Behavioral Perspectives on Bundling Research


Rajan Krish, Pallab Paul, and Joydeep Srivastava (1994) ,"Behavioral Perspectives on Bundling Research", in NA - Advances in Consumer Research Volume 21, eds. Chris T. Allen and Deborah Roedder John, Provo, UT : Association for Consumer Research, Pages: 255.

Advances in Consumer Research Volume 21, 1994      Page 255


Rajan Krish, University of Arizona

Pallab Paul, University of Denver

Joydeep Srivastava, University of Arizona

Bundling is a pervasive practice in the marketing of products and services. It is the strategy of marketing two or more products and/or services in a single "package" under a single price tag (Guiltinan 1987). The theoretical issues underlying bundling strategies span both the psychology and the economics of consumer value perception. Conceptual insights and empirical evidence on these issues will be useful for understanding more operational questions such as how a specific set of component products should be bundled, presented and priced; how the specific bundle may be evaluated by consumers; the types of bundles that may be the most appealing (e.g., whether or not the component products should be complementary); and how specific consumer characteristics (e.g., expertise and knowledge in the product category) might affect consumers' evaluation of a bundle. Thus the aim of the session was to understand bundling from a behavioral perspective. The session was developed around a set of three papers that broadly examined the effects of bundle type, perceptions of savings, task framing, alternative information presentation formats, and consumer characteristics on consumers' perception of the value of the bundle.

The first paper by Harlam, Krishna, Lehmann, and Mela (1993) examined bundling issues such as the types of products that should be bundled together and the price that should be charged in the context of both durable and non-durable products. Their results indicate that different ways of presenting economically equivalent bundles affect consumers' evaluation of the bundle and consequently purchase intent. They also examined the effect of consumer familiarity with the bundle on the evaluation of the bundle itself. They report that more familiar consumers react differently to the presentation of equivalent bundles than less familiar consumers. Further, more familiar consumers have a higher purchase intent for lower priced bundles than less familiar consumers.

The second paper by Kaicker, Bearden, and Urbany (1993) reported the findings of an experiment that examined the effect of perceived savings of bundle components on overall perceptions of bundle value. Specifically, increasing savings on the focal item increased not only consumer perceptions of value for the focal item, but also increased perceived value for the additional item as well as for the bundle, overall. Similarly, the findings showed that increased savings on the additional item increased perceptions of value for the bundle, but did not affect the perceived value of the focal product. The results indicated that the perceived value of the incremental item and the incremental cost were significant determinants of the perceived value of the focal item and of the overall bundle.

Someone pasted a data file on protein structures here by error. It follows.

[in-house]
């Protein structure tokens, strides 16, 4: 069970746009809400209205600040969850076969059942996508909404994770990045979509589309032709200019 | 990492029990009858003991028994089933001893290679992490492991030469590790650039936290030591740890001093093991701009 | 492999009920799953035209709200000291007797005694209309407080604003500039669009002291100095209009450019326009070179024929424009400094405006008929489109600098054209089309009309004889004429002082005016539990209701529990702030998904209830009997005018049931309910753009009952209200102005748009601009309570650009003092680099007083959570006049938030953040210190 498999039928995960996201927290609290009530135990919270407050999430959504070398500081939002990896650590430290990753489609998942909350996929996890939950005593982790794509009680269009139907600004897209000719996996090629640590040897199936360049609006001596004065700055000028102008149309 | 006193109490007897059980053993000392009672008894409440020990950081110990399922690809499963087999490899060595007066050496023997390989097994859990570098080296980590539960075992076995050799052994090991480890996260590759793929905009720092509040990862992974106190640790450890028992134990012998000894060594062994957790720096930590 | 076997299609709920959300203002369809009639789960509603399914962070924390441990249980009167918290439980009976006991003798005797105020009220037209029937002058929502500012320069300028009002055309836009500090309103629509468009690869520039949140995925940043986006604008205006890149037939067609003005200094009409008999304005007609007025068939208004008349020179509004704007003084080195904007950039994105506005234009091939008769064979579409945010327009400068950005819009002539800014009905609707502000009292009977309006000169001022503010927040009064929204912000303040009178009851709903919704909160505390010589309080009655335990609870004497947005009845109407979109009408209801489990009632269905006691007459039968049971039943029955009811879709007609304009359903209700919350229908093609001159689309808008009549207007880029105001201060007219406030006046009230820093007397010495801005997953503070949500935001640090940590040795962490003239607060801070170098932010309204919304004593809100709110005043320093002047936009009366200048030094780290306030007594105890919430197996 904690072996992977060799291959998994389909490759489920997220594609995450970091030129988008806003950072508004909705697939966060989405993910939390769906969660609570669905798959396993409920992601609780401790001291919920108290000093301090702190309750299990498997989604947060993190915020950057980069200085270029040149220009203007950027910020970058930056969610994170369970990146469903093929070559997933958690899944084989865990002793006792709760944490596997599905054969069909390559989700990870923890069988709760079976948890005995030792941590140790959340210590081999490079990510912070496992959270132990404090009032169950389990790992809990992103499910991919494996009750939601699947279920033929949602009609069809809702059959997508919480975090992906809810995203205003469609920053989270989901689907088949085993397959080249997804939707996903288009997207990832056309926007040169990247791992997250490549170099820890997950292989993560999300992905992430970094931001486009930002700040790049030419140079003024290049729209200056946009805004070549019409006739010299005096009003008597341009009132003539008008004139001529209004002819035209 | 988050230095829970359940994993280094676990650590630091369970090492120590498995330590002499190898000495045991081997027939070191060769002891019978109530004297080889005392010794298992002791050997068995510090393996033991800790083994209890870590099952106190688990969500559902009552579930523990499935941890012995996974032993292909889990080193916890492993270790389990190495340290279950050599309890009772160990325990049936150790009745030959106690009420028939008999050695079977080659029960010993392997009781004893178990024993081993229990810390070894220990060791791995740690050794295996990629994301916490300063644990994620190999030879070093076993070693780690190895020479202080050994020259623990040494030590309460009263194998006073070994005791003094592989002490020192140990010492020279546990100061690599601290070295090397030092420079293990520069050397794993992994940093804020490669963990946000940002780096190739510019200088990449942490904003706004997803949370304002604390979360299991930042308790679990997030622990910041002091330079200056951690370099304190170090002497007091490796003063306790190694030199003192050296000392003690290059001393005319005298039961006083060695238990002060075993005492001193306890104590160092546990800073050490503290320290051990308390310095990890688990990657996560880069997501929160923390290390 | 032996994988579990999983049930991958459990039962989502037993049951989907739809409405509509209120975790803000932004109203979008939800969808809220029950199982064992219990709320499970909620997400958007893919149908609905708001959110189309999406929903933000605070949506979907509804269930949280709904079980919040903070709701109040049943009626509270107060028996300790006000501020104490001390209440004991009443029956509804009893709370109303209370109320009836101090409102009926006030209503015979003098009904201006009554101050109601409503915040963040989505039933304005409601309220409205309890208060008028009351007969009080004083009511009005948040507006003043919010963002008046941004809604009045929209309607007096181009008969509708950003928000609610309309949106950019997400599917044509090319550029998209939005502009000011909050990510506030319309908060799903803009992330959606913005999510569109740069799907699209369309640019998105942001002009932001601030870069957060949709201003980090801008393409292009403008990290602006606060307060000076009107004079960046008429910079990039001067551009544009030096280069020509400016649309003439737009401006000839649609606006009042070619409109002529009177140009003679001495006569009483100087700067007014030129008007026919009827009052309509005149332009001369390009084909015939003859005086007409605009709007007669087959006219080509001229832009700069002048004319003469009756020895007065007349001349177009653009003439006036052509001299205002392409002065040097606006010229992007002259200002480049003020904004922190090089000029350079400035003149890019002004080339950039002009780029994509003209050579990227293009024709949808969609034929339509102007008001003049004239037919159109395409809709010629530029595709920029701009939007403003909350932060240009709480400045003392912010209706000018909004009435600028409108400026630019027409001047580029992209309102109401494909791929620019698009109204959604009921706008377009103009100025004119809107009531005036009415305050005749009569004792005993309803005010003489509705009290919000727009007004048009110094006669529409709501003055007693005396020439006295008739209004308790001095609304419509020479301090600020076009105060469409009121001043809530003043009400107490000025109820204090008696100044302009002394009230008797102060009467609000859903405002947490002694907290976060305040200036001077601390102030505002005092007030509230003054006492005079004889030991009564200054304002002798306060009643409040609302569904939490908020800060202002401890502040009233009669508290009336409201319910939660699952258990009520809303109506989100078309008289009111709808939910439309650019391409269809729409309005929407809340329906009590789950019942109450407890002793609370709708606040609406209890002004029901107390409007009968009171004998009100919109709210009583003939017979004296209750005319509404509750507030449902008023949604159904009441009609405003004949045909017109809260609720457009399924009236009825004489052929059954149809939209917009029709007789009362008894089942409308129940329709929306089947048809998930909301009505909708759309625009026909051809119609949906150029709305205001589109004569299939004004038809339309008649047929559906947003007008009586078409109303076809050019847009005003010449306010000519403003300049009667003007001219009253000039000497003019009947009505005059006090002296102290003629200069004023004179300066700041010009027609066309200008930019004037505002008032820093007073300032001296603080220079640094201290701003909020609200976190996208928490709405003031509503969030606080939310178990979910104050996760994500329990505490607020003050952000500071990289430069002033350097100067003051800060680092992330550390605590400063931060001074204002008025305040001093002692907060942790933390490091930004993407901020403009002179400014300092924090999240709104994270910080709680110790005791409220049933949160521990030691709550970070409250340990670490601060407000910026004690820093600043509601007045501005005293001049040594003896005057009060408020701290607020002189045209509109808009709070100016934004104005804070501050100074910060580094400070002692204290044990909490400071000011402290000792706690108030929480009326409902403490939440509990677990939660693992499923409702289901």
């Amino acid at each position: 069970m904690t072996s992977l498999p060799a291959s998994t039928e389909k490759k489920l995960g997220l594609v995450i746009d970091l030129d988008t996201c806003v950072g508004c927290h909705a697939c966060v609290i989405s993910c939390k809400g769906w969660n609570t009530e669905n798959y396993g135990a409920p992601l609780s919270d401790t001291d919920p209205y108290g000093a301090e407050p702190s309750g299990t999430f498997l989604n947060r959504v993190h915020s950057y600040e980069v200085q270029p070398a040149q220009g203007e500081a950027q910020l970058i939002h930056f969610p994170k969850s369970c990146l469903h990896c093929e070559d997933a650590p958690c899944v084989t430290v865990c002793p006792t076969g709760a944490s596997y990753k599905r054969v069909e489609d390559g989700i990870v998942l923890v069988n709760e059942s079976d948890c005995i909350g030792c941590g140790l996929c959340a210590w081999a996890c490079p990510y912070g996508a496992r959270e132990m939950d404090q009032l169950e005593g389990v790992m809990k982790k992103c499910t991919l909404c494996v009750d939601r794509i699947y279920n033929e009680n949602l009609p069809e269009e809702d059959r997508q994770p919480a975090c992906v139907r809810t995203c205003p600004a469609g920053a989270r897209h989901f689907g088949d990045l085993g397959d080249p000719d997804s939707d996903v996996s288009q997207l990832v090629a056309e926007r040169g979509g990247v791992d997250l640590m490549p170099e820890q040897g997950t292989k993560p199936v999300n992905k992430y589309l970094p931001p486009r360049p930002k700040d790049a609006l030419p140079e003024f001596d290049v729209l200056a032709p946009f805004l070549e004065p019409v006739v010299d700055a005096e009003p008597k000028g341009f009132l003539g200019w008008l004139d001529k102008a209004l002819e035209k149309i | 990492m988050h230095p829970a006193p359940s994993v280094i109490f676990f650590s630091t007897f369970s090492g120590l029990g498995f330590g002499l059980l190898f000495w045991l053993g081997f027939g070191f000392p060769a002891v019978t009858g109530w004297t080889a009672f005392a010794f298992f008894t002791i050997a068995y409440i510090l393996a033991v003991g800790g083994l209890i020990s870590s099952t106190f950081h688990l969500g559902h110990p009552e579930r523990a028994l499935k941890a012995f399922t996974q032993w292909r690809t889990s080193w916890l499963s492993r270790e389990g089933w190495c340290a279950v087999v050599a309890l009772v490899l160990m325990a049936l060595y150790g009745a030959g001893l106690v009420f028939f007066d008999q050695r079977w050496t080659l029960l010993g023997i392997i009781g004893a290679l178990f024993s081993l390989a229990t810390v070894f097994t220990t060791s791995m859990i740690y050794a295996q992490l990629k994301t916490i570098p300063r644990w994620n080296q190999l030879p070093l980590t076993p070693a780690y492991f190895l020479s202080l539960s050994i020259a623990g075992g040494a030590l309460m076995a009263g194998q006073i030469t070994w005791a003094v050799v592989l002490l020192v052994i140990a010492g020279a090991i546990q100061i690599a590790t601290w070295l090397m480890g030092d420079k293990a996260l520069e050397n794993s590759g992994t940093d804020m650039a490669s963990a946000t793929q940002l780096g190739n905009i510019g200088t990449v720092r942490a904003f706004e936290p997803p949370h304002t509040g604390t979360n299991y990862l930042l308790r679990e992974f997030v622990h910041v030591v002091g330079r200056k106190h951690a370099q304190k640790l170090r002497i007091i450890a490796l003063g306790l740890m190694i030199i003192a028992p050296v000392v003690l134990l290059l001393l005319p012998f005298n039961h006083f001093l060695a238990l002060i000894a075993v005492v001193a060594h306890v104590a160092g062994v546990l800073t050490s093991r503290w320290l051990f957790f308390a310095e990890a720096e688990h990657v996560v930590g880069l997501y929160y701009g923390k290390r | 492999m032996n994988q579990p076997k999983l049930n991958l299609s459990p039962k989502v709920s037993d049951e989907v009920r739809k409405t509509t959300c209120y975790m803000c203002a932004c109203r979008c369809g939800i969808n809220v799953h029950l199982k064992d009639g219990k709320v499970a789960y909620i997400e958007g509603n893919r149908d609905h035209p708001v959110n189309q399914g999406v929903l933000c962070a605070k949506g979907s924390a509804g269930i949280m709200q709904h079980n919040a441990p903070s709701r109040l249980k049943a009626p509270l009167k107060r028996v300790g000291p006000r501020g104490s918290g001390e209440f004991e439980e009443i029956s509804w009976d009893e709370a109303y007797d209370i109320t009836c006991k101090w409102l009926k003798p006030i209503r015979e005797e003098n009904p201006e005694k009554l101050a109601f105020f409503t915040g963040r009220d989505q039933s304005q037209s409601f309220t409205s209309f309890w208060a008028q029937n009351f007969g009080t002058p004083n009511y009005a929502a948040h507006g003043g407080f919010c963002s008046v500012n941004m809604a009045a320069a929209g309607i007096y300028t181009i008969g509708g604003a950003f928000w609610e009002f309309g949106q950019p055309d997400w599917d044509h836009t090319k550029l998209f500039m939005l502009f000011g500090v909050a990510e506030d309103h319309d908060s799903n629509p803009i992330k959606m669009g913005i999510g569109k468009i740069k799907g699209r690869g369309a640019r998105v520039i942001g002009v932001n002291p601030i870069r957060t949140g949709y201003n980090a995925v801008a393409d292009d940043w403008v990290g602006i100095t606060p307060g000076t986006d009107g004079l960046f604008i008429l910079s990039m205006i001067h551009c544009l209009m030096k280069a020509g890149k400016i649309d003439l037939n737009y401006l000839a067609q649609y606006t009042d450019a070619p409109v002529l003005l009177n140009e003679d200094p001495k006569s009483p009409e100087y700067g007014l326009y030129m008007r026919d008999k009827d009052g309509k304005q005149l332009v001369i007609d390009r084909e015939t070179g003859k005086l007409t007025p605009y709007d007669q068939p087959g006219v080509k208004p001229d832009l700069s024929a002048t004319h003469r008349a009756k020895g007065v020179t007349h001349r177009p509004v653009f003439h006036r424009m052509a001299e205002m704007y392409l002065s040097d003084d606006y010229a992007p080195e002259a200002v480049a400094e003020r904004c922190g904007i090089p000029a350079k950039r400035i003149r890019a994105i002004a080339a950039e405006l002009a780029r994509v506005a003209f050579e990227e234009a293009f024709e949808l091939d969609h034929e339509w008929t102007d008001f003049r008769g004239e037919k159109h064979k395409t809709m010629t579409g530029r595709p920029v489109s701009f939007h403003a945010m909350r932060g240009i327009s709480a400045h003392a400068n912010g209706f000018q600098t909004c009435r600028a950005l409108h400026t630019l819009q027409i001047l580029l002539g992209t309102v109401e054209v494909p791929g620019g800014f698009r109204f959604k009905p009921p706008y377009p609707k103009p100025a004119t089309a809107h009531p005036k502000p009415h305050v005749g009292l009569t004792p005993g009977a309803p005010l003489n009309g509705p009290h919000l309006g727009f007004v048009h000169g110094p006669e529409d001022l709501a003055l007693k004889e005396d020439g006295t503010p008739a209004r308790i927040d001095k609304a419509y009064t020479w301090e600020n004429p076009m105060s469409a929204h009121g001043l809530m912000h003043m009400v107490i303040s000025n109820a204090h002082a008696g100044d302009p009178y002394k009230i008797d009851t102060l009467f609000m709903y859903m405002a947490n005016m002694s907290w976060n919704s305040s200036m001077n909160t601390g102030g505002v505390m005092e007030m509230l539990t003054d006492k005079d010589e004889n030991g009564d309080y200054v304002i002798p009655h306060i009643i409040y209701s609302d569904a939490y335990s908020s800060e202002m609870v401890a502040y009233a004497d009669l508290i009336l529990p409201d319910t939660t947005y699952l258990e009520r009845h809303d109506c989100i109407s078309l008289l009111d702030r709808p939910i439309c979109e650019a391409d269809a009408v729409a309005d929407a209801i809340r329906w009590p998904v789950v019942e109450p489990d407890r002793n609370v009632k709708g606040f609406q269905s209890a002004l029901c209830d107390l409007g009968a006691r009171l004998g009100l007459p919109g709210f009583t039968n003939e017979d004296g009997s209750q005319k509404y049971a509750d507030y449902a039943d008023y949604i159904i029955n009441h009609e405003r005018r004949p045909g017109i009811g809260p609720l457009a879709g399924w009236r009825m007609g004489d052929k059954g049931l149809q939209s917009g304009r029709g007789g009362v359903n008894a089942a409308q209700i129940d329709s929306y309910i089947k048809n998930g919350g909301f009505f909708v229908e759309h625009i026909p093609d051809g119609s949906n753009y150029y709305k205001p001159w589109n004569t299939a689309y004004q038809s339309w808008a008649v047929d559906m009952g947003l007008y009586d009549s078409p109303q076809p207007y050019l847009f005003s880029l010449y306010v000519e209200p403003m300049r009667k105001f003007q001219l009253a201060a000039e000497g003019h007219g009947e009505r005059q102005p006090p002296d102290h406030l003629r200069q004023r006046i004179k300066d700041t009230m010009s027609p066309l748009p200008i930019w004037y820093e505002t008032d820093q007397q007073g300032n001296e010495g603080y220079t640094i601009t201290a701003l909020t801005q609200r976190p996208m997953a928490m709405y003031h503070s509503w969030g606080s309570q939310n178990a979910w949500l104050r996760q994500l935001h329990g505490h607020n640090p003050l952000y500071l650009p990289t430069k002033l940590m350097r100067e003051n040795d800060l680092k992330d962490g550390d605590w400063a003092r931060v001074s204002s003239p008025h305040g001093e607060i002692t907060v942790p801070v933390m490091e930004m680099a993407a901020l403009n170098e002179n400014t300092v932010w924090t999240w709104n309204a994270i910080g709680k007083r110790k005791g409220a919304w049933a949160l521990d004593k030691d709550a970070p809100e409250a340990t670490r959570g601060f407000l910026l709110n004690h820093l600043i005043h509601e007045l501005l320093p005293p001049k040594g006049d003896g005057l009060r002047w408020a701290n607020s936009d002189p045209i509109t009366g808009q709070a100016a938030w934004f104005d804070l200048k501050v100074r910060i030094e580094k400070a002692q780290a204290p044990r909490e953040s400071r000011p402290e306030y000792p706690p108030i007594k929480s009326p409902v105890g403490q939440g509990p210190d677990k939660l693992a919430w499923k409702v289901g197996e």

Chakravarti, Krish, Paul, and Srivastava (1993) reported the findings of three experiments which examined how differential bundling and framing of choice alternatives influence judgments and choice. They extended and tested Thaler's (1985) normative principles for integrated and segregated presentation of multiple gains and losses. Their results suggest that segregated presentation of bundle components is preferred to consolidated presentations but that segregation/integration effects on combined value judgments are moderated by the nature of the components involved. Thus, a segregated warranty may make the risk of product failure salient whereas a segregated accessory such as an icemaker may make add-on value more salient. This would produce differential effects on perceived bundle value and choice outcomes. The results thus suggest that the presentation and framing of product and service bundles may influence the salience of product features and consequently consumers' perceived value and choice.

The session concluded with discussant's comments from C. W. Park. He provided a framework integrating the three papers and discussed avenues for future research. Noting that each of the three papers in the session focused on price as the bundling device, he called for research examining bundling approaches using other marketing mix elements (e.g., advertising).



Rajan Krish, University of Arizona
Pallab Paul, University of Denver
Joydeep Srivastava, University of Arizona


NA - Advances in Consumer Research Volume 21 | 1994

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